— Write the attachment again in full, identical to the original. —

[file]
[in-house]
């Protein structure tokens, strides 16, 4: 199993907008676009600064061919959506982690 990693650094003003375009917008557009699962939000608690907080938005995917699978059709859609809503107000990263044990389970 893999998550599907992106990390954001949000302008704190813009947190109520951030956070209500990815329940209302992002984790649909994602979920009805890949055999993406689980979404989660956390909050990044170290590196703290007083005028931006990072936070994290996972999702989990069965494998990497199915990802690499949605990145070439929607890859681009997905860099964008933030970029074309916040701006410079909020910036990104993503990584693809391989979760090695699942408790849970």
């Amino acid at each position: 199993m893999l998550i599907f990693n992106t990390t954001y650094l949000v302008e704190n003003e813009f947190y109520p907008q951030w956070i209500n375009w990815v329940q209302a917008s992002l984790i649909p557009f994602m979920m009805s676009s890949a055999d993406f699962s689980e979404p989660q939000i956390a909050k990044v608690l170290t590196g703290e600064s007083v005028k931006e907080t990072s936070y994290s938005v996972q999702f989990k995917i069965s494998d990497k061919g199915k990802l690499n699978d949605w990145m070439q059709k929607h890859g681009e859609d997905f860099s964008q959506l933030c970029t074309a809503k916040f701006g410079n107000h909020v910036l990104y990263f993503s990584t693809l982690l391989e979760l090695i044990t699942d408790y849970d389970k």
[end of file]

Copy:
[in-house]
């Protein structure tokens, strides 16, 4: 199993907008676009600064061919959506982690 990693650094003003375009917008557009699962939000608690907080938005995917699978059709859609809503107000990263044990389970 893999998550599907992106990390954001949000302008704190813009947190109520951030956070209500990815329940209302992002984790649909994602979920009805890949055999993406689980979404989660956390909050990044170290590196703290007083005028931006990072936070994290996972999702989990069965494998990497199915990802690499949605990145070439929607890859681009997905860099964008933030970029074309916040701006410079909020910036990104993503990584693809391989979760090695699942408790849970």
């Amino acid at each position: 199993m893999l998550i599907f990693n992106t990390t954001y650094l949000v302008e704190n003003e813009f947190y109520p907008q951030w956070i209500n375009w990815v329940q209302a917008s992002l984790i649909p557009f994602m979920m009805s676009s890949a055999d993406f699962s689980e979404p989660q939000i956390a909050k990044v608690l170290t590196g703290e600064s007083v005028k931006e907080t990072s936070y994290s938005v996972q999702f989990k995917i069965s494998d990497k061919g199915k990802l690499n699978d949605w990145m070439q059709k929607h890859g681009e859609d997905f860099s964008q959506l933030c970029t074309a809503k916040f701006g410079n107000h909020v910036l990104y990263f993503s990584t693809l982690l391989e979760l090695i044990t699942d408790y849970d389970k």